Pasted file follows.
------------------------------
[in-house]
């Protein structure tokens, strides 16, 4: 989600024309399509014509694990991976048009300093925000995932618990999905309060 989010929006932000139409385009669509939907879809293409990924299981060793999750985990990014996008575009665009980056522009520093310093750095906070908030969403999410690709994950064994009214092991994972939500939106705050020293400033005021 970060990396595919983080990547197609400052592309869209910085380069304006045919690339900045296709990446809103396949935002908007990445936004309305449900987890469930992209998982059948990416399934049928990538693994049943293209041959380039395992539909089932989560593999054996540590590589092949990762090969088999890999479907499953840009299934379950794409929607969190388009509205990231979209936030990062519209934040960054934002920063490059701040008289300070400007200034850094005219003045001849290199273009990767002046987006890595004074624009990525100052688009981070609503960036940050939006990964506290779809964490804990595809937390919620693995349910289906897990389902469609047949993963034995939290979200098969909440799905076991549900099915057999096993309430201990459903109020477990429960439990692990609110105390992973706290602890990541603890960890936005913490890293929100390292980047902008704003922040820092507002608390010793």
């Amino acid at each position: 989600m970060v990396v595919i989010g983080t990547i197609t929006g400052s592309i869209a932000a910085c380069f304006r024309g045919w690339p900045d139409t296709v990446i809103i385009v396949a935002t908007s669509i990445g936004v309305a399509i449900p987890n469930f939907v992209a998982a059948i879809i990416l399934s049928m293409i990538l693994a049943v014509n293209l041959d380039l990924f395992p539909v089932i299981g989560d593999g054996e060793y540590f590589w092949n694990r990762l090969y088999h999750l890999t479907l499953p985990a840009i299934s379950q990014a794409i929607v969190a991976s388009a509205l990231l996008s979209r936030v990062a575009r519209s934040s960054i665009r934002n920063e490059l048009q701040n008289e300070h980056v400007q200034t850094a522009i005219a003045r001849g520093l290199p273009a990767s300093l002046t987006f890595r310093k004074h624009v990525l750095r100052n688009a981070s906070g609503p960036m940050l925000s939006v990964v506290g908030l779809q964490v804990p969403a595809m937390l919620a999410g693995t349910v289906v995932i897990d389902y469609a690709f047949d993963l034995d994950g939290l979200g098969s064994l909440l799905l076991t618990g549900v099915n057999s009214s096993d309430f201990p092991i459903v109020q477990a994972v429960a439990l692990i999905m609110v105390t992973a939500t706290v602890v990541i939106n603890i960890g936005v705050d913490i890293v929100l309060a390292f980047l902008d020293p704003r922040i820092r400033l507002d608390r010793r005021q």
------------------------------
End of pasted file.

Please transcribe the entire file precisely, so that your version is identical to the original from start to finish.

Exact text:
[in-house]
């Protein structure tokens, strides 16, 4: 989600024309399509014509694990991976048009300093925000995932618990999905309060 989010929006932000139409385009669509939907879809293409990924299981060793999750985990990014996008575009665009980056522009520093310093750095906070908030969403999410690709994950064994009214092991994972939500939106705050020293400033005021 970060990396595919983080990547197609400052592309869209910085380069304006045919690339900045296709990446809103396949935002908007990445936004309305449900987890469930992209998982059948990416399934049928990538693994049943293209041959380039395992539909089932989560593999054996540590590589092949990762090969088999890999479907499953840009299934379950794409929607969190388009509205990231979209936030990062519209934040960054934002920063490059701040008289300070400007200034850094005219003045001849290199273009990767002046987006890595004074624009990525100052688009981070609503960036940050939006990964506290779809964490804990595809937390919620693995349910289906897990389902469609047949993963034995939290979200098969909440799905076991549900099915057999096993309430201990459903109020477990429960439990692990609110105390992973706290602890990541603890960890936005913490890293929100390292980047902008704003922040820092507002608390010793």
């Amino acid at each position: 989600m970060v990396v595919i989010g983080t990547i197609t929006g400052s592309i869209a932000a910085c380069f304006r024309g045919w690339p900045d139409t296709v990446i809103i385009v396949a935002t908007s669509i990445g936004v309305a399509i449900p987890n469930f939907v992209a998982a059948i879809i990416l399934s049928m293409i990538l693994a049943v014509n293209l041959d380039l990924f395992p539909v089932i299981g989560d593999g054996e060793y540590f590589w092949n694990r990762l090969y088999h999750l890999t479907l499953p985990a840009i299934s379950q990014a794409i929607v969190a991976s388009a509205l990231l996008s979209r936030v990062a575009r519209s934040s960054i665009r934002n920063e490059l048009q701040n008289e300070h980056v400007q200034t850094a522009i005219a003045r001849g520093l290199p273009a990767s300093l002046t987006f890595r310093k004074h624009v990525l750095r100052n688009a981070s906070g609503p960036m940050l925000s939006v990964v506290g908030l779809q964490v804990p969403a595809m937390l919620a999410g693995t349910v289906v995932i897990d389902y469609a690709f047949d993963l034995d994950g939290l979200g098969s064994l909440l799905l076991t618990g549900v099915n057999s009214s096993d309430f201990p092991i459903v109020q477990a994972v429960a439990l692990i999905m609110v105390t992973a939500t706290v602890v990541i939106n603890i960890g936005v705050d913490i890293v929100l309060a390292f980047l902008d020293p704003r922040i820092r400033l507002d608390r010793r005021q």